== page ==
Posted 11/28/2021  08:06 am  Show Profile   Bookmark this reply Add mrwhatisit to your friends list Get a Link to this Reply
I don't mind you jacrispies using my 1877, so feel free to use my images to keep the education ball rolling ...
Pillar of the Community
United States
628 Posts
 Posted 11/28/2021  08:55 am  Show Profile   Bookmark this reply Add RedRaider to your friends list Get a Link to this Reply
Wow, you are looking at a newspaper and trying to convince everyone it's the Mona Lisa.

This coin is well worn, do you really think that it was struck uniquely, then circulated this much? There is absolutely nothing known to exist the way you describe what you see. I know that eyes tend to see what the brain wants them to see, it's happened to me (probably most of us here at some point). Unfortunately, you have a well worn Indian Head cent, nothing more and nothing less. That being said, any found Indian Head cent is really cool in its own merit and definitely worth keeping! Keep looking for more too! They are out there, even the rare dates are in the ground!

I know my opinion may not be considered DECENT, but you have to take reality with the imaginary.
Edited by RedRaider
11/28/2021 08:58 am
Pillar of the Community
United States
556 Posts
 Posted 11/28/2021  09:09 am  Show Profile   Check Billie's eBay Listings Bookmark this reply Add Billie to your friends list Get a Link to this Reply
Decent? Really? I did see Jesus in a tortilla once tho...
Bedrock of the Community
United States
20560 Posts
 Posted 11/28/2021  09:19 am  Show Profile   Bookmark this reply Add just carl to your friends list Get a Link to this Reply

I wouldn't even bother trying to figure out anything about that coin. Just to beat up.
just carl
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2590 Posts
 Posted 11/28/2021  09:33 am  Show Profile   Bookmark this reply Add fortcollins to your friends list Get a Link to this Reply
There is an online reference guide that explains the possible striking errors. This guide has been created by the giants in the field, the experts who have identified and handled tens of thousands of error coins. I invite you to match your coin to one of these errors.

I can only offer that I have been a coin collector for more than 50 years and a coin dealer for more than 45 years. I just retired this past month. Based on that experience, I do not see any possible way your coin could exhibit any of the issues that you describe. It simply is a badly worn, corroded IHC.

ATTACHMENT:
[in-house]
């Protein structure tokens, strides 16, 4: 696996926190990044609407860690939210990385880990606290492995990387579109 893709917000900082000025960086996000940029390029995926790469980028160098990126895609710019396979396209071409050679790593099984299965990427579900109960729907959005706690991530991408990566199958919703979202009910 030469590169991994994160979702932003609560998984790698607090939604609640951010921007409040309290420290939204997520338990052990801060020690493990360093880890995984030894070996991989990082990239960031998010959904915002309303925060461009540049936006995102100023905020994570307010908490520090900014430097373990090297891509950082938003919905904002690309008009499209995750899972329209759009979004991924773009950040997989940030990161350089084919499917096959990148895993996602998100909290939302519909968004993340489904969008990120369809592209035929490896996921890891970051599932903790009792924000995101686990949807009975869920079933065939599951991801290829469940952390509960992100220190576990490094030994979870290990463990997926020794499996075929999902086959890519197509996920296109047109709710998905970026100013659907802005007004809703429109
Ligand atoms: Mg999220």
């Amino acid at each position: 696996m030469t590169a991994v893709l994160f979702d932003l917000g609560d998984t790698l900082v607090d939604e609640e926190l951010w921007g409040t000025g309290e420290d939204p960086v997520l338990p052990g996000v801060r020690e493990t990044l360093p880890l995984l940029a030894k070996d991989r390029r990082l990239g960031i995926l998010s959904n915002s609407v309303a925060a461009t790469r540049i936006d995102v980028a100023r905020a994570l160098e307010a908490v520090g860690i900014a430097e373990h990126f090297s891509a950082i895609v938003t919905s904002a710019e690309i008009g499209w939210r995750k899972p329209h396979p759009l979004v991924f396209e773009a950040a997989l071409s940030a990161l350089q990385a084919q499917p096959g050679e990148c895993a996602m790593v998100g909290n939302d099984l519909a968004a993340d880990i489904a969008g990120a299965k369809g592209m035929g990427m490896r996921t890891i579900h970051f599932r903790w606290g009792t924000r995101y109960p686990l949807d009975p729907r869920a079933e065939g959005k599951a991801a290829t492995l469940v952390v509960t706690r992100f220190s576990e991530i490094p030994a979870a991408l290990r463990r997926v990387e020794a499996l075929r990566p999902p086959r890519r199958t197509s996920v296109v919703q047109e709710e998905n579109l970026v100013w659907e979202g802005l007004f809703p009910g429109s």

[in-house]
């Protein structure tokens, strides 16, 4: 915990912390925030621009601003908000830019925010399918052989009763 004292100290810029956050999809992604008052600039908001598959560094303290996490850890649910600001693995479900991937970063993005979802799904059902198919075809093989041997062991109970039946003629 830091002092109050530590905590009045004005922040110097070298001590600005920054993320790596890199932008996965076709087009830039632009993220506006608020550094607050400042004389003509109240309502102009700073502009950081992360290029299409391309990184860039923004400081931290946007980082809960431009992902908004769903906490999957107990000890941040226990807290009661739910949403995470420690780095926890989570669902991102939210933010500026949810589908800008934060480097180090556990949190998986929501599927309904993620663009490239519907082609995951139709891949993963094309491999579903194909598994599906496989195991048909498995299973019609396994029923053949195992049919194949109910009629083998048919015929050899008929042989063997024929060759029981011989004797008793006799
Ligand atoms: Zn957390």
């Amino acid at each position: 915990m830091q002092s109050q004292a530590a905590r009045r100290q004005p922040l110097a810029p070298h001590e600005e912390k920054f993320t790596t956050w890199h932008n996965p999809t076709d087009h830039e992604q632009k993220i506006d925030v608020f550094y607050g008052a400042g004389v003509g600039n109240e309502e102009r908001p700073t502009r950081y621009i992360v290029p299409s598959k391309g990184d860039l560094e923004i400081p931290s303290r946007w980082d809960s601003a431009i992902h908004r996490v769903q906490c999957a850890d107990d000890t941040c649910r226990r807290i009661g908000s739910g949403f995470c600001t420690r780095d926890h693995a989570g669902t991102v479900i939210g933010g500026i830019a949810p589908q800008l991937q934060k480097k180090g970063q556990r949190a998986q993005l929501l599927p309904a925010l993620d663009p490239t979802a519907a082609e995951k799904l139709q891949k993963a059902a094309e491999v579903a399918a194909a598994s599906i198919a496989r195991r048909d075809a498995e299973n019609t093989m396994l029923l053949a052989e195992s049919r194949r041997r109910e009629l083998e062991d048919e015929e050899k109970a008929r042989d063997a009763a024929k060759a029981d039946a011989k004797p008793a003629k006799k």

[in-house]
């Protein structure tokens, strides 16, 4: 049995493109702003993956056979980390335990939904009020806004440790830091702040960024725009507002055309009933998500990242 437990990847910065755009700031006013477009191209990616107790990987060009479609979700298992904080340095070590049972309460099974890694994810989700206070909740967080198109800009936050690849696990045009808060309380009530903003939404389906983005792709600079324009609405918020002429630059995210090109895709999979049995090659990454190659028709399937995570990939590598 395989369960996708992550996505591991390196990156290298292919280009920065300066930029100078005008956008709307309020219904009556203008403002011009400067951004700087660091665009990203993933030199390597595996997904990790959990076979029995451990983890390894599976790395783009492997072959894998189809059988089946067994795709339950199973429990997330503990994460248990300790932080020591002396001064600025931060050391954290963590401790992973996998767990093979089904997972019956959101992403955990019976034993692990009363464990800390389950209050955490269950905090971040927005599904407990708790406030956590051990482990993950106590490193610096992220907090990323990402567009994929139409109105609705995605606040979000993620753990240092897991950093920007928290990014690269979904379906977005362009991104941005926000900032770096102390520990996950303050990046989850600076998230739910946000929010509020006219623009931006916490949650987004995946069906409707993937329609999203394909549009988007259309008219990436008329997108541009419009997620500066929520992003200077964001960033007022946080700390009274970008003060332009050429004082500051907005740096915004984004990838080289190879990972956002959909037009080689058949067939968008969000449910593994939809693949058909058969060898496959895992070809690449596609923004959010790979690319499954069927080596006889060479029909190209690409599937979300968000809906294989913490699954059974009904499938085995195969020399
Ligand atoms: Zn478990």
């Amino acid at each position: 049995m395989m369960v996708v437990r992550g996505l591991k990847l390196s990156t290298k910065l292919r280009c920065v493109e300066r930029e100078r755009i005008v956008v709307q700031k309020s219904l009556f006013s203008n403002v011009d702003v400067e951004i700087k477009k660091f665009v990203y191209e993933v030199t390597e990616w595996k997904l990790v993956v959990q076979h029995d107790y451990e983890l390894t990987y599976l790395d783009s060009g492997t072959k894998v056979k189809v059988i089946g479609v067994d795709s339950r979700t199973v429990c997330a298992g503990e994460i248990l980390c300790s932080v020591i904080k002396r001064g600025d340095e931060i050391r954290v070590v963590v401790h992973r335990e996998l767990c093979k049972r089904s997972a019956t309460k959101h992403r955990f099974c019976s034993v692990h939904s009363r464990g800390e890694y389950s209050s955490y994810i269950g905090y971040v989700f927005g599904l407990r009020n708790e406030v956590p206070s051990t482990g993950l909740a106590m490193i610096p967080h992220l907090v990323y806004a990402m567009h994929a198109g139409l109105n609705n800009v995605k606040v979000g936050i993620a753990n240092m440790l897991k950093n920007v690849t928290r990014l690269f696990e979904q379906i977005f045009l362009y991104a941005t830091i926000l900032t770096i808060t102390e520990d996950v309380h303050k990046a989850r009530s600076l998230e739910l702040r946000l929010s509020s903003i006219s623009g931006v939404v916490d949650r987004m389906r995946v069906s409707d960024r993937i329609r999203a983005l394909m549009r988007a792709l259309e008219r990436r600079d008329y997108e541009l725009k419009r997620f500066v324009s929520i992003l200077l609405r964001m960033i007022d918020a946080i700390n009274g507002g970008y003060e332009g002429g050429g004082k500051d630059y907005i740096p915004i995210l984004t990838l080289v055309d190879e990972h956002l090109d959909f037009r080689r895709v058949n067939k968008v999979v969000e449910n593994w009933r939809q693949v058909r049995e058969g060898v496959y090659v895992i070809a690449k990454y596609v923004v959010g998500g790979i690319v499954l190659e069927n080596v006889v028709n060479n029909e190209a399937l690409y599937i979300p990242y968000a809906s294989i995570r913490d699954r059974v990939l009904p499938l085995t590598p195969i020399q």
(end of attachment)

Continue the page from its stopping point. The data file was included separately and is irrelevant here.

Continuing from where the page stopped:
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United States
986 Posts
 Posted 11/28/2021  10:18 am  Show Profile   Check jacrispies's eBay Listings Bookmark this reply Add jacrispies to your friends list Get a Link to this Reply

Quote:
I don't mind you jacrispies using my 1877, so feel free to use my images to keep the education ball rolling ...

I don't have any of my coins in front of me, so I did a quick google search for metal detecting finds. Nice 1877!!
New Member
United States
3 Posts
 Posted 11/28/2021  1:11 pm  Show Profile   Bookmark this reply Add StarredAndFeathe to your friends list Get a Link to this Reply
Okay, 'nuff said.

For the record, neither the coin nor the chunk of ore were found with a metal detector. We had large gardens and both were turned up with a rototiller. The coin was actually sitting flat on top of the ground, indicating it had been turned up during the previous tilling session and hadn't happened to be noticed at that time....probably because the soil had been darker from dampness and then the top dried out and lightened.

Hmm....maybe noticing something man-made amidst all of the rocks, even though it was that small, has the flip side of seeing something man-made that isn't?

Oh well, in any case I will leave the rabbit hole behind and move on.

Thanks for the replies.
Pillar of the Community
United States
3997 Posts
 Posted 11/28/2021  3:39 pm  Show Profile   Bookmark this reply Add ExoGuy to your friends list Get a Link to this Reply
WOW .... Rototilling for coins! Gotta dig this unique method of collecting. The mind reels!!